Ten Years of Carillion Putting Profits Before Patients at Pfi Hospital

This week marks the tenth anniversary of the Great Western Hospital (GWH) opening in Swindon, one of the earliest Private Finance Initiative (PFI) build and operate hospitals, and only the second opened by Carillion. The anniversary was marked today by a dozen GMB shop stewards protesting outside, highlighting the long running industrial dispute between the union and Carillion, over the failure of the company to recognise GMB, the unfair holiday system, and the culture of management bullying, which included years of covering up a system of shakedowns and extortion by supervisors, who terrorised the mainly South Asian women workforce into giving gold, money and other valuables in exchange for shift changes, overtime or holiday approvals. This extortion had been reported to Carillion in at least 2007, and the company was aware of the accusations at director level in at least 2009.

Carillion, was responsible not only for the design, construction and commissioning, but also for on-going operation and maintenance of the  £135 million project. Eric Shaw, in his persuasive book, Losing Labour’s Soul?: New Labour and the Blair Government 1997-2007, discusses how the NHS was taken to the cleaners when negotiating these PFI contracts. Not only did the NHS lack the commercial expertise, and were therefore required to outsource the project negotiations and management at enormous cost; but the contracts for operating the hospitals were developed on a deeply flawed risk model, paying the private companies a premium for assuming risk that was in fact still retained by the NHS as the operator of last resort.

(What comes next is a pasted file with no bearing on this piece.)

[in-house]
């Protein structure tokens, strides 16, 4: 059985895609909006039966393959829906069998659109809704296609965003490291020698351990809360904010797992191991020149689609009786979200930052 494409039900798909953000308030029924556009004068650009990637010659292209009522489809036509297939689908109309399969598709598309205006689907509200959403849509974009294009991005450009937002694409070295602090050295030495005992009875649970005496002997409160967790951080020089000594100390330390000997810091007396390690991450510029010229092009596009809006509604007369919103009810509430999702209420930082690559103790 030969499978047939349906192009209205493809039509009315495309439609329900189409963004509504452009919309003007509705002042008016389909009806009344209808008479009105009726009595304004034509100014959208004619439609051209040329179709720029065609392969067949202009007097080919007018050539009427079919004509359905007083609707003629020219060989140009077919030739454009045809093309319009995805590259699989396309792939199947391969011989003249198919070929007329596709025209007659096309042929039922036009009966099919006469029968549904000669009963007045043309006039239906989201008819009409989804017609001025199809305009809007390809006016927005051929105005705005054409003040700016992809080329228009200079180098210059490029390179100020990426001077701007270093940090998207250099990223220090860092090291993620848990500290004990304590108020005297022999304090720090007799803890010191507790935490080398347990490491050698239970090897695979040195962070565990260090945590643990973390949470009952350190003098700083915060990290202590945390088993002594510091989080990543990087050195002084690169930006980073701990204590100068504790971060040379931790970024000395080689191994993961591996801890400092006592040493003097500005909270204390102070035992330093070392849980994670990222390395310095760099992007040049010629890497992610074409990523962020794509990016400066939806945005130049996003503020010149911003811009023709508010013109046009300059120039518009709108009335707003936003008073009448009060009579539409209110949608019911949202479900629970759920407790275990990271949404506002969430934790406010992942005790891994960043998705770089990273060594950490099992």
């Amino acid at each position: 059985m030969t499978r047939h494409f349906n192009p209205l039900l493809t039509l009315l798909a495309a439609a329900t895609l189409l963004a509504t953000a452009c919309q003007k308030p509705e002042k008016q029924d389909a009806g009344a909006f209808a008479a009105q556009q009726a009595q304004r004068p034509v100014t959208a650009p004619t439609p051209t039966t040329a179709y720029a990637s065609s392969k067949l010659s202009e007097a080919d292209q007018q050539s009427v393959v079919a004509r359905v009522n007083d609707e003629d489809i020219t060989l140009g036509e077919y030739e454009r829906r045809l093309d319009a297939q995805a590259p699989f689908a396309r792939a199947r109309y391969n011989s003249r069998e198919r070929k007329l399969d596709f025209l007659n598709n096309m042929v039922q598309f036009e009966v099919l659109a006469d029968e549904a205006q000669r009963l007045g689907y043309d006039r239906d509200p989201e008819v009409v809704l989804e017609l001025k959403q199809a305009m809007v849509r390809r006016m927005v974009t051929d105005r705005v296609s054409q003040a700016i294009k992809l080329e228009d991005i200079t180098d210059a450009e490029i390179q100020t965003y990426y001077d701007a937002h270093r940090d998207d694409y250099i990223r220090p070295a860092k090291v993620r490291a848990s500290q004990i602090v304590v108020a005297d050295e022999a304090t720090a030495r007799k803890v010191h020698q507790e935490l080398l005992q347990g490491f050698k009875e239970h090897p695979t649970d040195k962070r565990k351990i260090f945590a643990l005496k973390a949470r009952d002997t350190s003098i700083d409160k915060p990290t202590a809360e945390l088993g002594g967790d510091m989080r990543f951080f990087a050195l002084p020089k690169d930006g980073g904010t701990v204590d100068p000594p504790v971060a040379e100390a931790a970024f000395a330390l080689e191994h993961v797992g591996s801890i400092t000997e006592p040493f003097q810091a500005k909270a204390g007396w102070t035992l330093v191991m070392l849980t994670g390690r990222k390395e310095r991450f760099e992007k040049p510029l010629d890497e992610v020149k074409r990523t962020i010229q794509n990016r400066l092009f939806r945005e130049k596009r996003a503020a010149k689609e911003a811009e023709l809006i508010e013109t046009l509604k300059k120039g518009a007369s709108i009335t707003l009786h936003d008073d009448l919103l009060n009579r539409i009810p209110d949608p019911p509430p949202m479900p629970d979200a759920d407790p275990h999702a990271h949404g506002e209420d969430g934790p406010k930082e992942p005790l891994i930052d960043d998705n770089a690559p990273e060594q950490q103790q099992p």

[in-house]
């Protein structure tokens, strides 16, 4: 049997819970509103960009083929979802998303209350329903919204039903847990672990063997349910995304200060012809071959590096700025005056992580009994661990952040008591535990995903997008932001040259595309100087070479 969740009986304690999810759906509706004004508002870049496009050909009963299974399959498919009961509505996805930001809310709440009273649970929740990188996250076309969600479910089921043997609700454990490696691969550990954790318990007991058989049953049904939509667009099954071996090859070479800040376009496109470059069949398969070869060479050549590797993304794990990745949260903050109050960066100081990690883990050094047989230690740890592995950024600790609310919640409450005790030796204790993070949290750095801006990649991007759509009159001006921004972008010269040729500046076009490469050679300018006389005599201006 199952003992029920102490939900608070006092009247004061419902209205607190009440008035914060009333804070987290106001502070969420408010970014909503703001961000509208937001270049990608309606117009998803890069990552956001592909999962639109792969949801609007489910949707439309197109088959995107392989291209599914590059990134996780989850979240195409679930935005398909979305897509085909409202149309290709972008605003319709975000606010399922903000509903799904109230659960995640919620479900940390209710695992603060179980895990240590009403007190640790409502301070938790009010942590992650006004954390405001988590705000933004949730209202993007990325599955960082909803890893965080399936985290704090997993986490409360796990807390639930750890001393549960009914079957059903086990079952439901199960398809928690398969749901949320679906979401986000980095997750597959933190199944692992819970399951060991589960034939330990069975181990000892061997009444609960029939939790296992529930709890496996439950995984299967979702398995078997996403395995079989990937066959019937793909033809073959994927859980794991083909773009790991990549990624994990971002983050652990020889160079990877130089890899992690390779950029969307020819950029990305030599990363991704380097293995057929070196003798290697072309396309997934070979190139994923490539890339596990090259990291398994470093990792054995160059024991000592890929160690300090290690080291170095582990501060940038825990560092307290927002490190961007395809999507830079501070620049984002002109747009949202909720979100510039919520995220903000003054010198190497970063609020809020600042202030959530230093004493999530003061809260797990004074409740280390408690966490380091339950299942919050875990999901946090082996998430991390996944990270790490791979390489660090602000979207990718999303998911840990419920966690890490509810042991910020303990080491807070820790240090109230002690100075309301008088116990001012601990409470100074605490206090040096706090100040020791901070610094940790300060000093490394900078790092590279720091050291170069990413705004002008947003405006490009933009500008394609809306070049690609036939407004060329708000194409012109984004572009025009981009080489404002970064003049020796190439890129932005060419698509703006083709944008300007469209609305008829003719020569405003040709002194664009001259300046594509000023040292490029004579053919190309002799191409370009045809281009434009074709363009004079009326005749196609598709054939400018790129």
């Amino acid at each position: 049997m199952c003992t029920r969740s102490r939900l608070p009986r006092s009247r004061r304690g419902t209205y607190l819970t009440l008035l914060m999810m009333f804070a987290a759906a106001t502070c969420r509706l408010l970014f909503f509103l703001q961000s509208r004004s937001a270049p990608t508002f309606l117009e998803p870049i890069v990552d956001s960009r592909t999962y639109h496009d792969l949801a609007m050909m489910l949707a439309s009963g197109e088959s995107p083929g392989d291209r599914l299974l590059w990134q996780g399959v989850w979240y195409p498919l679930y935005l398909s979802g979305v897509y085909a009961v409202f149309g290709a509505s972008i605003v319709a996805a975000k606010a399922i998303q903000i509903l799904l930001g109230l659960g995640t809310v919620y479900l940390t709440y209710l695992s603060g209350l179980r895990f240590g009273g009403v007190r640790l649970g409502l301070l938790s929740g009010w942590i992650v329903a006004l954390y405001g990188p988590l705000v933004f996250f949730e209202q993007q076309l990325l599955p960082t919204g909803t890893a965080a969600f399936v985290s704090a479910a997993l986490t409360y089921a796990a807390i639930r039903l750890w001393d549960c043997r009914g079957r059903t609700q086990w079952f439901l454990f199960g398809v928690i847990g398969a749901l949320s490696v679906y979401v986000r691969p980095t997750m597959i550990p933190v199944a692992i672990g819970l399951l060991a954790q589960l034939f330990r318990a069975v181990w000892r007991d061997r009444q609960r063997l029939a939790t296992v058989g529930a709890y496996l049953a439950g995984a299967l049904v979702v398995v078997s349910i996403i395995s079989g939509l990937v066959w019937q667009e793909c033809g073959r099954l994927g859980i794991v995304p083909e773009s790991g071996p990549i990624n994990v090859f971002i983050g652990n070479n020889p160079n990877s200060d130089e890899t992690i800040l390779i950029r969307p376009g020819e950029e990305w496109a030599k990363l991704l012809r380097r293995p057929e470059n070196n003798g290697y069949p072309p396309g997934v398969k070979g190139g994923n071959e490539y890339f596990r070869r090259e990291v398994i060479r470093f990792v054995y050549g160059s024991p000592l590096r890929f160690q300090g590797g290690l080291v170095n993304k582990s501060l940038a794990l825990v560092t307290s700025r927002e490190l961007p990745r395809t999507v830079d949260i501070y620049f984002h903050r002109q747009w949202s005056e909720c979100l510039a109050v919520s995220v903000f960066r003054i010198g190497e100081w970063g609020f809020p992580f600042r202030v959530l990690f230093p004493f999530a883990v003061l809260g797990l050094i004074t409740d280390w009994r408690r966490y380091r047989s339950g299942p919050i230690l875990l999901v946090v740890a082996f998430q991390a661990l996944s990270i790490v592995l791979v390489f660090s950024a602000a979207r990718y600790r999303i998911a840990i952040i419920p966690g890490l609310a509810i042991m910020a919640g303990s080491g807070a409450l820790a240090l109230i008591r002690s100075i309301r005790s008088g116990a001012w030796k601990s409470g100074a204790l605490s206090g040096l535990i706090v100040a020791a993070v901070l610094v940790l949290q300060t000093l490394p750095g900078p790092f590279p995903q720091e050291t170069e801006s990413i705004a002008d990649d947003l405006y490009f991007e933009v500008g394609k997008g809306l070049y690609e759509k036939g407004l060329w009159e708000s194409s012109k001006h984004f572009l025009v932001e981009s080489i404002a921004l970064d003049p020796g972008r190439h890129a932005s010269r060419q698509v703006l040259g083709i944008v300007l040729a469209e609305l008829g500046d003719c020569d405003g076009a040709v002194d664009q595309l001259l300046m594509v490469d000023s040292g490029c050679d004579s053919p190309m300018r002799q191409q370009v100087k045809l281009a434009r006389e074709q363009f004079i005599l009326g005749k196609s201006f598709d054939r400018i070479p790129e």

There has to be a suspicion that the subsequent sale of the GWH by Carillion was designed to leverage this advantage, having secured what was probably an excessive original price for the 26 year operational contract, they were able to sell their stake once the real, lower, operational risk was known.

In December 2007, Carillion sold its equity in this project to Land Securities Trillium (LST) along with the Harplands Hospital in North Staffordshire and Glasgow’s Southern General Hospita; being paid £21.5m for the three hospitals. The musical chairs didn’t stop there, as Land Securities then sold Trillium to Telereal in 2009 for £750m to form Telereal Trillium and the 10% stake it had in Trillium PPP Investment Partners fund was then again sold to existing investors in the fund and Semperian PPP Investment Partners was created.

So now it is Semperian who owns the premises and the facilities contract for the Great Western Hospital, but it employs Carillion as a sub-contractor.

Carillion itself was formed by a de-merger from the Tarmac group in 1999, and the corporate rebranding obscured the fact that a construction giant had entered the services market in the public sector. It brought with it the hard-nosed, rapacious and money-grubbing ethos of the construction industry.